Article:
Exhibit B: explicit non-erotic -

Saturday, June 26, 2010

Who Does Porn Hurt?

Although my preferences lean towards softcore/erotica, there is no doubt that some (or much, depending on your perspective) of my work could fall under the label of "pornography". The fact is, I enjoy making what others might call "porn". It's fun. Sex, to me, is recreation. And I enjoy sharing it with people who want to see it. It's a matter of spreading the joy, and sharing with others in a hobby you enjoy.

So who does porn hurt? I like making "porn", and the people I show it to like seeing it (there are reasonable guards in place to prevent people who really don't want to see it from stumbling upon it). As both a photographer and a model, I enjoy shooting porn, and I enjoy modelling for porn. If noone's being hurt, then why should there be any kind of problem with what I do?

I've heard arguments about the "evils" of porn. I've heard about abuse and exploitation. I'm sure it happens. But my own experience alone proves that that's not always the case. And in a free society (which is what this is supposed to be), it's simply not fair to prevent me from doing something because somebody else couldn't do it without hurting anyone. We have laws against abuse and exploitation - punish the crime, don't punish the genre (porn).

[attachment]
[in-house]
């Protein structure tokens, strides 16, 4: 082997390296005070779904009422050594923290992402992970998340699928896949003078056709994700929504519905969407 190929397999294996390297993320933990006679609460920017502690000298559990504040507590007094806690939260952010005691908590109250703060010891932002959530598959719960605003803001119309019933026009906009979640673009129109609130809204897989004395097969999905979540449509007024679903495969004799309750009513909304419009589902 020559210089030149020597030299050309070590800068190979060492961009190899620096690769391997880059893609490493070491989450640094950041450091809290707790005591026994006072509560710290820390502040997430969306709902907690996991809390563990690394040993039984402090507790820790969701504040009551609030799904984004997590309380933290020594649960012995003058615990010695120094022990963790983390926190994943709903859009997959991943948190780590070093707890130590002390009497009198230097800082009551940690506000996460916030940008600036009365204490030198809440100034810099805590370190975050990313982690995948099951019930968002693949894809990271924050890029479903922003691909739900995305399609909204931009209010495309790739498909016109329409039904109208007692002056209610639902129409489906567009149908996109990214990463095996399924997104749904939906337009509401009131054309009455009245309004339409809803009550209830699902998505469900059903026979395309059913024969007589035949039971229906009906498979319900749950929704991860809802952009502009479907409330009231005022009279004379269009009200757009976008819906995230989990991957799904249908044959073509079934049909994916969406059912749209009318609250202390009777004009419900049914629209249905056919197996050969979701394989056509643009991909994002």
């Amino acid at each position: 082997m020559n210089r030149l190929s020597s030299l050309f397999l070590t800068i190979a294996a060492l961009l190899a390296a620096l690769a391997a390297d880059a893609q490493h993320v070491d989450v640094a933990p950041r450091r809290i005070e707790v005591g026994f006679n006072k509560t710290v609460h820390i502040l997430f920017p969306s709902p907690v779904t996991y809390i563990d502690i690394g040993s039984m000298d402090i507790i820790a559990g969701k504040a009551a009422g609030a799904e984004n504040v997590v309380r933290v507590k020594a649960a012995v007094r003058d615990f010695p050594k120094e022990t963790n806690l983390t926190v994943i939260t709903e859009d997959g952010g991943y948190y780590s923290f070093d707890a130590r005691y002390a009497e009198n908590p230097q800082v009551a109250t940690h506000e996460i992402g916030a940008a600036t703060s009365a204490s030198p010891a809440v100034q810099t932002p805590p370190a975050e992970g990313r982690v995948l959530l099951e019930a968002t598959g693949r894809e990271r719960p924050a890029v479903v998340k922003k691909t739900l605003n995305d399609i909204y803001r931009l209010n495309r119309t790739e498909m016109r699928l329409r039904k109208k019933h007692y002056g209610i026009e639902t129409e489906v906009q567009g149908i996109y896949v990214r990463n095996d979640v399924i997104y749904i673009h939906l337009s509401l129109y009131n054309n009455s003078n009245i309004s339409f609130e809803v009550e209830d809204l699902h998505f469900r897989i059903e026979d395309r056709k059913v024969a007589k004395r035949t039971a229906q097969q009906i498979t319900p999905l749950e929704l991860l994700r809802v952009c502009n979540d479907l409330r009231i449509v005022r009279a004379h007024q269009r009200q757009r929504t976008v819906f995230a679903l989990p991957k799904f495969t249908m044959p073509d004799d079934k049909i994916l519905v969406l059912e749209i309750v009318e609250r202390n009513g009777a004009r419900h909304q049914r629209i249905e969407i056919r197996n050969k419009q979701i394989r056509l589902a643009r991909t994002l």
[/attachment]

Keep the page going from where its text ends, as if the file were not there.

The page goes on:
What about arguments that porn "degrades" society in any number of ways? Once again, this is supposed to be a free world we're living in. If you don't like porn, then you have every right to speak out against it, and try to persuade others to see your point. What you don't have the right to do is prevent me or anyone else from producing or consuming porn, by passing laws or any other forceful measure, because you don't like it.